CHIKV infection was diagnosed by positive RT-PCR in acute-phase sera (viral loads of 3.3×109, 1.0×107, 4.2×108, and 2.0×108 copies/mL in patients 1, 2, 3, and 5, respectively). Patient 1's viral load decreased to 2×104 copies/mL at day 2 and 3 and was negative at day 4 (Figure 1). Patient 3's viral load decreased to 7×105 copies/mL at day 4, 3×104 copies/mL at day 7, and was negative at day 8. Infection was also diagnosed by seroconversion with no antibody in acute-phase serum and IgM and IgG in convalescent-phase serum or isolated IgM in acute-phase serum (patient 2, no convalescent-phase serum) and by virus isolation from acute-phase serum (isolates LR2006-OPY1, LR2006-OPY2, MCF2006-OPY4, and GARD2006-OPY6 for patients 1, 2, 3, and 5, respectively).
A 1,044-nt sequence of the E1 gene was used for comparative genetic analysis of sequences from Indian Ocean CHIKV and reference strains from diverse geographic and temporal origins (23). Indian Ocean strains formed a sublineage that is closely related to but distinct from viruses belonging to the East/Central African evolutionary lineage (Figure 3). The E1 nucleotide sequences of the 4 CHIKV isolates from 2006 (GenBank accession nos. DQ451149–DQ451151) were 100% identical, while ranges of 2.1%–3.3%, 14.8%–15.8%, and 5.5%–6.4% of nucleotide divergence were observed when compared with isolates from Central/East Africa, West Africa, and Asia, respectively.
Phylogenetic analysis and high bootstrap values indicated that the 4 Indian Ocean strains had a common ancestor, constituted a new sublineage that is distinct from the 4 lineages previously recognized, and most likely emerged recently to cause the regional outbreak (26). Two mutations, which are apparently specific for strains circulating in Reunion and Mayotte, consist of A1028→V and D1086→E substitutions with reference to all other CHIKV strains characterized to date, regardless of evolutionary lineage (amino acid positions refer to the sequence of the original Ross isolate, accession no. AF490259). A and D residues are also found in available sequences of o'nyong-nyong virus, another alphavirus distantly related to CHIKV. The complete coding sequence of the strain recovered from patient 1 (LR2006 OPY1) was determined and deposited in GenBank (accession no. DQ443544). Comparative analysis with the 3 other full-length sequences available for CHIKV showed that the overall nucleotide distances were 2.7% (1.4% amino acid) with East/Central strains and 14.8% (4.4% amino acid) with West African strains (no full-length sequence was available for CHIKV strains from Asia).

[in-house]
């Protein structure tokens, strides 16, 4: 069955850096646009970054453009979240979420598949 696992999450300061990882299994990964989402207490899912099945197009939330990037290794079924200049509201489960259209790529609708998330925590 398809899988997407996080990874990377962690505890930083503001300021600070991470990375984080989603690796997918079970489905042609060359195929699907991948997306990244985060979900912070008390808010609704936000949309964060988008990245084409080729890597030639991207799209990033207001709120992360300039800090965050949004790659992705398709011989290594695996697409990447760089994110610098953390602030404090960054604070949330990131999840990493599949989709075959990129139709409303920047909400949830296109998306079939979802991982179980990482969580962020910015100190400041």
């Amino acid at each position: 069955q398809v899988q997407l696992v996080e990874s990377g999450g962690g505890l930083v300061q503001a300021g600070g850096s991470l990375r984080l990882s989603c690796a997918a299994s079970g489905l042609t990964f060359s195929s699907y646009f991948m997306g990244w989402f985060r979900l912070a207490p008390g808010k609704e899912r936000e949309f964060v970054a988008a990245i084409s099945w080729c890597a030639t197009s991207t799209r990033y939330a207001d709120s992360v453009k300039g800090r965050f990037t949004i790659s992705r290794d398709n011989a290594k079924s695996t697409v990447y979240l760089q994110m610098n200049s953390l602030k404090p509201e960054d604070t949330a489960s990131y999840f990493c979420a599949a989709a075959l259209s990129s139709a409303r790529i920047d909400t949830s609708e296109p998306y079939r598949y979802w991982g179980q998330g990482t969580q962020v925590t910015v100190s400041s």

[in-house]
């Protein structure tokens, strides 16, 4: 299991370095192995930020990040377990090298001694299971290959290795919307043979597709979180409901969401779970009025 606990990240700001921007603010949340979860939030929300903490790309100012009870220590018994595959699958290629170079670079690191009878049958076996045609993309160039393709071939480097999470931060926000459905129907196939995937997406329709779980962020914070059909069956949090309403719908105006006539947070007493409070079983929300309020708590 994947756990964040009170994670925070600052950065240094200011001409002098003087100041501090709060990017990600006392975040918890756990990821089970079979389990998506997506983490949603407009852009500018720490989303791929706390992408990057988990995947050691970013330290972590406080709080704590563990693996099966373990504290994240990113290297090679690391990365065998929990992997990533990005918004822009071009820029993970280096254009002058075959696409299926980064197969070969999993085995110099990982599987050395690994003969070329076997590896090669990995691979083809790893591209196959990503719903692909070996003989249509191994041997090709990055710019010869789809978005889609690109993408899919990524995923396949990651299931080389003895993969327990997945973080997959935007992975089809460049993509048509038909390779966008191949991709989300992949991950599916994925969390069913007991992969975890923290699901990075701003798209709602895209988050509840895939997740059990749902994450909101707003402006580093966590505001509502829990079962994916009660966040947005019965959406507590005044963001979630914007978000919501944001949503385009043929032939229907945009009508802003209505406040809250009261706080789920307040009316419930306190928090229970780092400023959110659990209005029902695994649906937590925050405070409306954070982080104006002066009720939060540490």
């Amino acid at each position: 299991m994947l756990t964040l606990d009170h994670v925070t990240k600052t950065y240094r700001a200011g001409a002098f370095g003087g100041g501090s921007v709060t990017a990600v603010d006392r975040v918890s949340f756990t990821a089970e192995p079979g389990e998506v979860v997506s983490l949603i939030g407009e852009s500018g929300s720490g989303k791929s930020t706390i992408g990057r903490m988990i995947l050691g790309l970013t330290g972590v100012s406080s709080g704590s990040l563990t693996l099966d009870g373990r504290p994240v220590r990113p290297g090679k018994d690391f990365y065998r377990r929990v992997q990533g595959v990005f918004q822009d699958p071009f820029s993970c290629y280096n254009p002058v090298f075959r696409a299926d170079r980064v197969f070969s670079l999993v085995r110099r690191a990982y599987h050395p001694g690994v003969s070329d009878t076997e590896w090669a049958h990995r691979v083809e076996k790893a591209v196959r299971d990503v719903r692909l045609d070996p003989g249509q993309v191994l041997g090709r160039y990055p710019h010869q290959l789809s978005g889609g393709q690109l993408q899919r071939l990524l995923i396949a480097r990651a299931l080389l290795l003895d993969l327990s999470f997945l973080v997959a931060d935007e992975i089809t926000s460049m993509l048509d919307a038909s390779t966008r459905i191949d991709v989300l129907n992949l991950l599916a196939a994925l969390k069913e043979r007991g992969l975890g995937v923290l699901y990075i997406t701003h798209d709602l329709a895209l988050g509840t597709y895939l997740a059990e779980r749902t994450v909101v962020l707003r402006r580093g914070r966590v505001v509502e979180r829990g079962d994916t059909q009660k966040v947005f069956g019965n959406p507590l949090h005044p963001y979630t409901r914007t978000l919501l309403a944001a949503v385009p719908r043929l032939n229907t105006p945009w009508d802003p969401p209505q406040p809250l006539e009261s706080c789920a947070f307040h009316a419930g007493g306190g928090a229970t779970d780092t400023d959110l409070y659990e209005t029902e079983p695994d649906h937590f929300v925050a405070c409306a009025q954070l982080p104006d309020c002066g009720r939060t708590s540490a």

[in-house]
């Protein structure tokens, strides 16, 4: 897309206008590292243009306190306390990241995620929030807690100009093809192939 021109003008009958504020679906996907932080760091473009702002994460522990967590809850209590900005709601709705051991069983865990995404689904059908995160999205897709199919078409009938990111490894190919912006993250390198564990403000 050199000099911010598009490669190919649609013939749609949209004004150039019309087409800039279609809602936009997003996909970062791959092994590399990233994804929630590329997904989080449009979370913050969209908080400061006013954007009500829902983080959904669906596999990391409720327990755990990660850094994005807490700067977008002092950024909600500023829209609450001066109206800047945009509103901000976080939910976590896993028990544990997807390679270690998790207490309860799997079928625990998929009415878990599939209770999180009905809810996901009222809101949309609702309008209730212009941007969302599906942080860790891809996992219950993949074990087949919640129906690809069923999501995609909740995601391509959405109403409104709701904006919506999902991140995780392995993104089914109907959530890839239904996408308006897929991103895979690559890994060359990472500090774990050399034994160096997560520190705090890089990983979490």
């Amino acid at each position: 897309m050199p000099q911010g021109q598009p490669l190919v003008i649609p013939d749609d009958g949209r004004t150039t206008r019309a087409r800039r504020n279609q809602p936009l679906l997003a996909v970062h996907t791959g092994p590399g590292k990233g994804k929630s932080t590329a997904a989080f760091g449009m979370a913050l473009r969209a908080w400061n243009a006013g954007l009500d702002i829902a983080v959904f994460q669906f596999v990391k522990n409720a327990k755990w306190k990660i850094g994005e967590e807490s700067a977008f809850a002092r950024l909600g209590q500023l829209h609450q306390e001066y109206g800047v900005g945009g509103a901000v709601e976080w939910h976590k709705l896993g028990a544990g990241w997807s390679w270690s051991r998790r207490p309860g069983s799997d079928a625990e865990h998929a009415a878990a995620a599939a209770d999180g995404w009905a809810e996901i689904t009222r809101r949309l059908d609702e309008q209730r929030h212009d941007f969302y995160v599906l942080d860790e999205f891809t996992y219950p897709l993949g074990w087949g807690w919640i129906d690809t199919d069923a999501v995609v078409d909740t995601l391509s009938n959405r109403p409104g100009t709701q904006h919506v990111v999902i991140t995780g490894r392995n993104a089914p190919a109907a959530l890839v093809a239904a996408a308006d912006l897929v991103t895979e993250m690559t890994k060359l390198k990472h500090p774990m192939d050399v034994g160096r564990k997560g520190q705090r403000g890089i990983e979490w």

Diagnosis of a CHIKV infection in patient 5 was based on clinical (typical chikungunya fever signs and symptoms), epidemiologic (taking care of a patient who was returning from Reunion at the time of the outbreak), and serologic (IgM- to IgG-specific conversion) evidence. After contact with patient 4, CHIKV infection of patient 5 was shown by RT-PCR, virus isolation, and seroconversion as reported above.
Visitors to tropical countries and workers migrating to Western countries may serve as sentinels for the global dissemination and emergence of viral, bacterial, and parasitic agents that affect local populations in the tropics (27). As an example, the outbreak of chikungunya fever in 2005 in the Comoros Islands led to the first documented CHIKV infections imported into France by travelers who had visited the islands (28). The patients reported here had typical clinical signs and symptoms of CHIKV infection, including febrile polyarthritis with papular, macular, or purpuric rashes; hemorrhagic manifestations are, however, uncommon. Another characteristic was severe arthralgia accompanied by extremely painful arthritis and tenosynovitis and specific pain when pressure was applied to the wrists. Severe thrombocytopenia and neutropenia complicated by septicemia developed in patient 1. In Reunion, complicated clinical syndromes have been reported mainly in newborns, the elderly, and disabled patients (17). Previous studies have shown that a proportion of CHIKV-infected patients remain in severe pain for months (29,30). In patient 1, and in subsequent patients in our units, we also observed late-to-chronic CHIKV rheumatic manifestations, particularly subacute tenosynovitis of the wrists, hands, and ankles (31).